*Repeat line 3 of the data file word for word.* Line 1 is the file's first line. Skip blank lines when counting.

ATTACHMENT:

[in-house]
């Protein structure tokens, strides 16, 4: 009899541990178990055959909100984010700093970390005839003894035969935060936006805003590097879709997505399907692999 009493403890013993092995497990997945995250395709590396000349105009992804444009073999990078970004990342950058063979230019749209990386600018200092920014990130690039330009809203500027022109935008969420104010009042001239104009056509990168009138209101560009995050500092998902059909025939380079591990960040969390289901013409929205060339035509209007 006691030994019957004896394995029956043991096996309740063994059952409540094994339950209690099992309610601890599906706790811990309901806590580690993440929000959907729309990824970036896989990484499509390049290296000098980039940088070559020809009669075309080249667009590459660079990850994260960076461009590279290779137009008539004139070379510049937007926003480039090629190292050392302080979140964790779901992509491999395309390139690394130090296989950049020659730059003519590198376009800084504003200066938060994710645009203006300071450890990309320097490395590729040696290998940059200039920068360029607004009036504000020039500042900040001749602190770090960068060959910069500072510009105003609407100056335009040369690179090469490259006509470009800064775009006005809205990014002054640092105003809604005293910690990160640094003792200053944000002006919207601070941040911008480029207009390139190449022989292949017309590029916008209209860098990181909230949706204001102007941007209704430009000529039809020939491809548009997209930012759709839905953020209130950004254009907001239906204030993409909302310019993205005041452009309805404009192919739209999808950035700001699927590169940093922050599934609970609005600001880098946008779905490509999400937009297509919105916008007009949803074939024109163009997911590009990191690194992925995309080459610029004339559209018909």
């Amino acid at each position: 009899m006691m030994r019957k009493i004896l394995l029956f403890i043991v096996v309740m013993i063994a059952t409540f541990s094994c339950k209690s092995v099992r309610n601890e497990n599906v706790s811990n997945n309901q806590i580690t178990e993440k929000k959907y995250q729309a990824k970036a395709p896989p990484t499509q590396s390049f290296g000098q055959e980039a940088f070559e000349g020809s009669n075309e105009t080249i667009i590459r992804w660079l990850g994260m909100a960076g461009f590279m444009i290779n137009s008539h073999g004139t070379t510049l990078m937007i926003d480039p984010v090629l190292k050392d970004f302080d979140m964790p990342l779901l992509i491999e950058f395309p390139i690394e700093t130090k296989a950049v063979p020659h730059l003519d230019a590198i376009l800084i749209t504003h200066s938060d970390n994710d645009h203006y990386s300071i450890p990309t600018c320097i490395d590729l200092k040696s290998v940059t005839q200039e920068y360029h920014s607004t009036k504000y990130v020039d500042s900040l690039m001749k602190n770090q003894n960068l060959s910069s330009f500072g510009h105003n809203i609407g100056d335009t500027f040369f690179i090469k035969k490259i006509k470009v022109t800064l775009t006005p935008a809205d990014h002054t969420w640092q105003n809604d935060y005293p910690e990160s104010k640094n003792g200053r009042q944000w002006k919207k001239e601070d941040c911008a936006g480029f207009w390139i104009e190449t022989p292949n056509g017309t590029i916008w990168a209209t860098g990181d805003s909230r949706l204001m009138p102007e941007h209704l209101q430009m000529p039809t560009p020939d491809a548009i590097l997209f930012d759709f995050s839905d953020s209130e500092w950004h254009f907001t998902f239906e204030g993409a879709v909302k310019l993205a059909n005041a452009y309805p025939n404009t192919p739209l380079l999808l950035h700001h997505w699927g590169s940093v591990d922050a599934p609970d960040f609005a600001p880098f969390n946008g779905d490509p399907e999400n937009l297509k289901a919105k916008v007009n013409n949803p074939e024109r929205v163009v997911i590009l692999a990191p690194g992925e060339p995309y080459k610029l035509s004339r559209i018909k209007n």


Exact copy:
């Amino acid at each position: 009899m006691m030994r019957k009493i004896l394995l029956f403890i043991v096996v309740m013993i063994a059952t409540f541990s094994c339950k209690s092995v099992r309610n601890e497990n599906v706790s811990n997945n309901q806590i580690t178990e993440k929000k959907y995250q729309a990824k970036a395709p896989p990484t499509q590396s390049f290296g000098q055959e980039a940088f070559e000349g020809s009669n075309e105009t080249i667009i590459r992804w660079l990850g994260m909100a960076g461009f590279m444009i290779n137009s008539h073999g004139t070379t510049l990078m937007i926003d480039p984010v090629l190292k050392d970004f302080d979140m964790p990342l779901l992509i491999e950058f395309p390139i690394e700093t130090k296989a950049v063979p020659h730059l003519d230019a590198i376009l800084i749209t504003h200066s938060d970390n994710d645009h203006y990386s300071i450890p990309t600018c320097i490395d590729l200092k040696s290998v940059t005839q200039e920068y360029h920014s607004t009036k504000y990130v020039d500042s900040l690039m001749k602190n770090q003894n960068l060959s910069s330009f500072g510009h105003n809203i609407g100056d335009t500027f040369f690179i090469k035969k490259i006509k470009v022109t800064l775009t006005p935008a809205d990014h002054t969420w640092q105003n809604d935060y005293p910690e990160s104010k640094n003792g200053r009042q944000w002006k919207k001239e601070d941040c911008a936006g480029f207009w390139i104009e190449t022989p292949n056509g017309t590029i916008w990168a209209t860098g990181d805003s909230r949706l204001m009138p102007e941007h209704l209101q430009m000529p039809t560009p020939d491809a548009i590097l997209f930012d759709f995050s839905d953020s209130e500092w950004h254009f907001t998902f239906e204030g993409a879709v909302k310019l993205a059909n005041a452009y309805p025939n404009t192919p739209l380079l999808l950035h700001h997505w699927g590169s940093v591990d922050a599934p609970d960040f609005a600001p880098f969390n946008g779905d490509p399907e999400n937009l297509k289901a919105k916008v007009n013409n949803p074939e024109r929205v163009v997911i590009l692999a990191p690194g992925e060339p995309y080459k610029l035509s004339r559209i018909k209007n």